Follow-up on FYI FOI

The BBC has a long tradition of making information available and accessible. It seeks to be open and accountable and already provides the public with a great deal of information about its activities. BBC Information operates 24 hours a day, seven days a week handling telephone and written comments and queries, and the BBC’s website provides an extensive online information resource.

Stephanie Harris
Head of Accountability, BBC News

James Stephenson

James Stephenson from the BBC†

The BBC partially answered my Freedom of Information Act queries. I say partially because they refused to answer any of the specifics of the legal advice that the BBC Guidelines mandates must be given given to their journalists.  Their rationale is that the information I requested is excluded from the Act because it is held for the purposes of ‘journalism, art or literature.’ Those three, especially the first category,  are the BBC’s key business. That can be translated as, We have guidelines but we won’t tell you if we follow them or not.

I asked the BBC about James Stephenson not sending reports to the IDF Censor. Please read the complete report here. The gist of their answer is, No laws were infringed; the head of the Jerusalem bureau did not judge that any material needed to be referred to the Israeli Censor.  The purpose of the censorship is to prevent the publication of security information which could benefit the enemy or harm the State and by law applies to foreign journalists unless apparently they are the BBC. It does not seem at all likely that the BBC will volunteer what material it does submit.

In a second FOI request I asked about BBC correspondent Alpa Shah‡ interviewing the banned (in India) Maoist insurgents. Please read the complete report here. As with James Stephenson no information was given about the legal advice she received or if indeed there was any. The gist of the answer from Huh Levinson, a senior editor in BBC Radio Current Affairs was, I would respond to your wider issue by saying that the Indian Maoist movement is not a proscribed organisation under the Terrorism Act. We have considered the editorial issues involved in the broadcast according to the usual procedures of the BBC’s Editorial Guidelines. Translated, the BBC doesn’t feel obliged to follow its own guidelines on terrorism and criminal acts if the group in question is not proscribed in Britain.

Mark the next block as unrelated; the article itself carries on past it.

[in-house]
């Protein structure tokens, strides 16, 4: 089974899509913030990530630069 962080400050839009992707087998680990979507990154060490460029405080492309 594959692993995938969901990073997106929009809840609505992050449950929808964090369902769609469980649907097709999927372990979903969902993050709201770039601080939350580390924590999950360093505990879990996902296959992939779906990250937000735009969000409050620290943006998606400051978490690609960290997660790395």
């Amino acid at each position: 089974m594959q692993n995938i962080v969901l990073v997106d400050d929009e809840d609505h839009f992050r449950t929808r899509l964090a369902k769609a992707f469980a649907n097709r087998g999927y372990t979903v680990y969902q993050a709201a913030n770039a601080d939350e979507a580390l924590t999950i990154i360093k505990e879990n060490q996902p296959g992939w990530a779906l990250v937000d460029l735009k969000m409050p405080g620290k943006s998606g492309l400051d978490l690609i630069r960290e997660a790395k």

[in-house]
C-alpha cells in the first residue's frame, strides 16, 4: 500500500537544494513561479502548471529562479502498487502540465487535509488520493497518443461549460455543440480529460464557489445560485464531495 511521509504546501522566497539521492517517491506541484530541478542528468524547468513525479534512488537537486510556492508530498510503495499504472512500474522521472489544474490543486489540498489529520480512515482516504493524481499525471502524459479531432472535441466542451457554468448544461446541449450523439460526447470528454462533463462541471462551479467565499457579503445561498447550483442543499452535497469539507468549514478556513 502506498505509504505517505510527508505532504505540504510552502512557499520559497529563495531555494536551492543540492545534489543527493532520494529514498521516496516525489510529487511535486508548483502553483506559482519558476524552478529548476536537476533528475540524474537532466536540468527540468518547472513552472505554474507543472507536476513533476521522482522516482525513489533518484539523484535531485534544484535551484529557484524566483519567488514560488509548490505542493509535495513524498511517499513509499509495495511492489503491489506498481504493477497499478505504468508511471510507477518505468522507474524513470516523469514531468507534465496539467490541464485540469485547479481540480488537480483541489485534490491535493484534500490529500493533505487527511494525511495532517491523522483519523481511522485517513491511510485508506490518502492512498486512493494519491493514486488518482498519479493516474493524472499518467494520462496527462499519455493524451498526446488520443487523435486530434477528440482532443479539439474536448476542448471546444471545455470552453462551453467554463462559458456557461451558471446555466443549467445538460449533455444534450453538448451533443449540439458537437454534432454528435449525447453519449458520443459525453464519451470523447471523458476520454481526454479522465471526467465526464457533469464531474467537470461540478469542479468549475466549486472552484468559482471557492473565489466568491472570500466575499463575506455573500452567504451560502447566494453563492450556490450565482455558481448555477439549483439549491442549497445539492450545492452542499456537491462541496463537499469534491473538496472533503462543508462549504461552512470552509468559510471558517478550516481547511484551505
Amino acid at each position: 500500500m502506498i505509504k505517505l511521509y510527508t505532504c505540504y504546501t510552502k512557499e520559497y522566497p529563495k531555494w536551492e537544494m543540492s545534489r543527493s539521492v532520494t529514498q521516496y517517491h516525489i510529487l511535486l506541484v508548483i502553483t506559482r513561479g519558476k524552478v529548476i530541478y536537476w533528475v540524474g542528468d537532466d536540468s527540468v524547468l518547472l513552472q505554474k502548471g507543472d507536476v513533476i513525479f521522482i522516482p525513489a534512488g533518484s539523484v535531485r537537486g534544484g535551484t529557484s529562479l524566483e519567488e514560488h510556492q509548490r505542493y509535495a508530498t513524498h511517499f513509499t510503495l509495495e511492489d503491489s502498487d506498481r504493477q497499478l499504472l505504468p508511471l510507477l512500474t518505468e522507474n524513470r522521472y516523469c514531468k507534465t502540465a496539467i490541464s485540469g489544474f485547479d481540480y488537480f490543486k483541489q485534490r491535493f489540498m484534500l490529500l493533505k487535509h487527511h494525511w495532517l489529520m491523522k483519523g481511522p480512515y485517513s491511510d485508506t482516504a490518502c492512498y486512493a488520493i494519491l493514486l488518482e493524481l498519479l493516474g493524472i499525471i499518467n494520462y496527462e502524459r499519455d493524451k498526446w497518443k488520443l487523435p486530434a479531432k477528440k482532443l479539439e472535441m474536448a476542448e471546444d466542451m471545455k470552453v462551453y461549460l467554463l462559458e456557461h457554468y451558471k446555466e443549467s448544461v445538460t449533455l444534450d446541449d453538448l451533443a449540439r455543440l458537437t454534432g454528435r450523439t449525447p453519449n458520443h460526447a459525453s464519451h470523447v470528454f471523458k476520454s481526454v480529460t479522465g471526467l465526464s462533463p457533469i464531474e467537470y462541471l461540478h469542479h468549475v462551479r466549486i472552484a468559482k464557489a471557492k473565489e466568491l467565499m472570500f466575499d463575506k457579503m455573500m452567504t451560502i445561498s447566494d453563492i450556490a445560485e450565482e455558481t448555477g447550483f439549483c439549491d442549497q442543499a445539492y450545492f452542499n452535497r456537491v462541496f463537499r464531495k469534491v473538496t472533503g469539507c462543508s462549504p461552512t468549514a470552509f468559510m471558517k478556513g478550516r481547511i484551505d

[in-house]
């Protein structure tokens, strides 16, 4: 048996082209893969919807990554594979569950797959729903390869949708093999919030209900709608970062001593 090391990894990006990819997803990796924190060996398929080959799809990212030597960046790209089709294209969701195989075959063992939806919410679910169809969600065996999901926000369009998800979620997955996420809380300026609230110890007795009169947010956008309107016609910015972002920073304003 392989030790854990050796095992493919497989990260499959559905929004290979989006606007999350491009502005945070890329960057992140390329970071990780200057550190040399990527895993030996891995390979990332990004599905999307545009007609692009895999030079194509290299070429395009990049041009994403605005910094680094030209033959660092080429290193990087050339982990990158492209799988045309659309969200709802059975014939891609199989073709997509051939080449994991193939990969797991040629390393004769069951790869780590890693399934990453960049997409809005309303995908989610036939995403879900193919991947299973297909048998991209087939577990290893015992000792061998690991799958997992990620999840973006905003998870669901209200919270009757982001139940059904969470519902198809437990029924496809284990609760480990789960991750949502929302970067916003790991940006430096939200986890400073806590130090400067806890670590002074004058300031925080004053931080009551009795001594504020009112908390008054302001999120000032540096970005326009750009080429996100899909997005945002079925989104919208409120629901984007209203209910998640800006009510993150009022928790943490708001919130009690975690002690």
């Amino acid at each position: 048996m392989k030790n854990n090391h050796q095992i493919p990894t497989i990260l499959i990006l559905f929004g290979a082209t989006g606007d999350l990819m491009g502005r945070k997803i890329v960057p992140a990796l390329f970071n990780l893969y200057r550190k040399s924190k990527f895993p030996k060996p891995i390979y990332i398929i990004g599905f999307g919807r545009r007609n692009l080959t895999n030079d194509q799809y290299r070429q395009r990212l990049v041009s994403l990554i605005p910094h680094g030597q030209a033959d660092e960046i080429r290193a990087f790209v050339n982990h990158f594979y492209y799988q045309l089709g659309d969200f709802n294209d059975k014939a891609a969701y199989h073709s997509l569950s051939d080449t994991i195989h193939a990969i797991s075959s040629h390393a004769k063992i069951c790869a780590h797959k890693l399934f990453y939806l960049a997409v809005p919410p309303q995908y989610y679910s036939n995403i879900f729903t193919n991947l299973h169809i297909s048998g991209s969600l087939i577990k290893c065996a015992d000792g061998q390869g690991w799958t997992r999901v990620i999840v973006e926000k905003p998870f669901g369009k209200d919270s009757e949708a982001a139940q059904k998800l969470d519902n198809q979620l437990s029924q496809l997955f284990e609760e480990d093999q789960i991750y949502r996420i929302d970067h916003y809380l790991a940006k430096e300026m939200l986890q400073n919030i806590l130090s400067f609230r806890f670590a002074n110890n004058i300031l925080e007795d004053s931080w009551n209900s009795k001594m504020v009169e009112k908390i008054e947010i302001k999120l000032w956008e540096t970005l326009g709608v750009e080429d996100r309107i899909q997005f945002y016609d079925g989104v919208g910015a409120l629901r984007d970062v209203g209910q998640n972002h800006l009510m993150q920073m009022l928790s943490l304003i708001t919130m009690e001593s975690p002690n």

Taking it from here

Challenging the BBC is a time consuming and expensive task. As we have seen from the Balen Report saga the BBC is prepared to spend huge sums not to make information available and accessible. Still making FOI requests is still not a waste of time. The results become publicly available. Is there a lawyer out there willing to help?

The Indian material will be passed on to the Indian Government who hopefully will take it further.

Five Minutes for Israel is developing a tradition of photoshopping clown noses on people whose arrogance, bias or ignorance on the subject of Israel makes a degree of personal ridicule justified. We found it unnecessary here. It’s hard to believe the BBC with its billions of Pounds Sterling in resources couldn’t have found a better photograph.
‡ Alpa Shah seems a surprisingly common name. As I couldn’t be sure I found the ‘correct’ Ms. Shah I haven’t displayed a photograph.

About David Guy

B.A./B.C.A. (Communication and Media Arts) University of Wollongong, AUSTRALIA M.A. in Government (Diplomacy and Conflict Studies) Inter Disciplinary Center, Herzliya, ISRAEL Twitter @5MFI
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